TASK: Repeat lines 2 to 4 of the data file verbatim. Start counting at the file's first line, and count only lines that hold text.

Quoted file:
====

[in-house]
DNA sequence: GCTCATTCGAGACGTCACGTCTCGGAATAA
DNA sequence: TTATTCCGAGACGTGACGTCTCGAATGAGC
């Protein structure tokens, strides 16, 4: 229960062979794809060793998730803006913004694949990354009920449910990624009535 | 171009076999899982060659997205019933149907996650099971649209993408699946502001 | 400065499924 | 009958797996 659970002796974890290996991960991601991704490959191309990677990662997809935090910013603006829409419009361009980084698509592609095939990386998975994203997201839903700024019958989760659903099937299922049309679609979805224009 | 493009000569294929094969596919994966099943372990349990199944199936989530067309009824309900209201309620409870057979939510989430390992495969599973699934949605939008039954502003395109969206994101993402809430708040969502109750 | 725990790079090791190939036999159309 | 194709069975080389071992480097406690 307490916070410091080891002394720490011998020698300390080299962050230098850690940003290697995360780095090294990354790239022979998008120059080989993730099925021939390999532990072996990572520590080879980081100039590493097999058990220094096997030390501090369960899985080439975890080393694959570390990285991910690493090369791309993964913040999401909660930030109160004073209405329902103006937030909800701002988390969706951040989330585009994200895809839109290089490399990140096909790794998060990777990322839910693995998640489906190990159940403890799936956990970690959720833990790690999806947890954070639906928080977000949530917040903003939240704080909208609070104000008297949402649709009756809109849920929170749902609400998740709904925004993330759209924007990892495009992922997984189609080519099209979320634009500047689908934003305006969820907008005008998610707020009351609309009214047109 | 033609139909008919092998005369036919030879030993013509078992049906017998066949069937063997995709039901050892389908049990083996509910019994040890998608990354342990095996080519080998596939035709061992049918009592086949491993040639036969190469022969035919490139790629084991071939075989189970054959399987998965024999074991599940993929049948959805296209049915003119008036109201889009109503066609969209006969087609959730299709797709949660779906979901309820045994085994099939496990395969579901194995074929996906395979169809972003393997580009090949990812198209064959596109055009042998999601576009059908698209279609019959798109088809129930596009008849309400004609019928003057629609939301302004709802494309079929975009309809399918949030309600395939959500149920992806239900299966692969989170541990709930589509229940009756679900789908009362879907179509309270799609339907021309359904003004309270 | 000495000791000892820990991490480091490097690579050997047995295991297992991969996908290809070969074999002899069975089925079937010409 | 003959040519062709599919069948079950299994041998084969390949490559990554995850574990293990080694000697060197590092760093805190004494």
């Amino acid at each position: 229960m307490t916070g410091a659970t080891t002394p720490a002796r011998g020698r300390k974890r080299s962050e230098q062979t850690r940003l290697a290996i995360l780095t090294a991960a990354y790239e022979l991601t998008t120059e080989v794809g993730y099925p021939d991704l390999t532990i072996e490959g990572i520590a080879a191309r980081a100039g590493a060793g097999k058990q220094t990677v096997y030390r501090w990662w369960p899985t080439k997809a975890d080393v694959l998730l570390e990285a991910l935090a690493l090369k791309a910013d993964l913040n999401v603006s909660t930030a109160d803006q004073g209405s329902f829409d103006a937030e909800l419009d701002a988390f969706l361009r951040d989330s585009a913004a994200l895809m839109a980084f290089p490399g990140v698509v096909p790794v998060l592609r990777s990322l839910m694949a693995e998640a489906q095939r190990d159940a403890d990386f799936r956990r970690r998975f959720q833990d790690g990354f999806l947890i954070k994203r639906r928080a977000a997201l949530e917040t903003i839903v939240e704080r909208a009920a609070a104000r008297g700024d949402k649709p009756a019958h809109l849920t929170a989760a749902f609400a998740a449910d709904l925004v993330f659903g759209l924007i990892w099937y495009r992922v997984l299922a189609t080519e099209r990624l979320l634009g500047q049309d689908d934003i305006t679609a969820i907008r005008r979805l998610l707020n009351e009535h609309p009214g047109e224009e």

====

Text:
DNA sequence: GCTCATTCGAGACGTCACGTCTCGGAATAA
DNA sequence: TTATTCCGAGACGTGACGTCTCGAATGAGC
């Protein structure tokens, strides 16, 4: 229960062979794809060793998730803006913004694949990354009920449910990624009535 | 171009076999899982060659997205019933149907996650099971649209993408699946502001 | 400065499924 | 009958797996 659970002796974890290996991960991601991704490959191309990677990662997809935090910013603006829409419009361009980084698509592609095939990386998975994203997201839903700024019958989760659903099937299922049309679609979805224009 | 493009000569294929094969596919994966099943372990349990199944199936989530067309009824309900209201309620409870057979939510989430390992495969599973699934949605939008039954502003395109969206994101993402809430708040969502109750 | 725990790079090791190939036999159309 | 194709069975080389071992480097406690 307490916070410091080891002394720490011998020698300390080299962050230098850690940003290697995360780095090294990354790239022979998008120059080989993730099925021939390999532990072996990572520590080879980081100039590493097999058990220094096997030390501090369960899985080439975890080393694959570390990285991910690493090369791309993964913040999401909660930030109160004073209405329902103006937030909800701002988390969706951040989330585009994200895809839109290089490399990140096909790794998060990777990322839910693995998640489906190990159940403890799936956990970690959720833990790690999806947890954070639906928080977000949530917040903003939240704080909208609070104000008297949402649709009756809109849920929170749902609400998740709904925004993330759209924007990892495009992922997984189609080519099209979320634009500047689908934003305006969820907008005008998610707020009351609309009214047109 | 033609139909008919092998005369036919030879030993013509078992049906017998066949069937063997995709039901050892389908049990083996509910019994040890998608990354342990095996080519080998596939035709061992049918009592086949491993040639036969190469022969035919490139790629084991071939075989189970054959399987998965024999074991599940993929049948959805296209049915003119008036109201889009109503066609969209006969087609959730299709797709949660779906979901309820045994085994099939496990395969579901194995074929996906395979169809972003393997580009090949990812198209064959596109055009042998999601576009059908698209279609019959798109088809129930596009008849309400004609019928003057629609939301302004709802494309079929975009309809399918949030309600395939959500149920992806239900299966692969989170541990709930589509229940009756679900789908009362879907179509309270799609339907021309359904003004309270 | 000495000791000892820990991490480091490097690579050997047995295991297992991969996908290809070969074999002899069975089925079937010409 | 003959040519062709599919069948079950299994041998084969390949490559990554995850574990293990080694000697060197590092760093805190004494």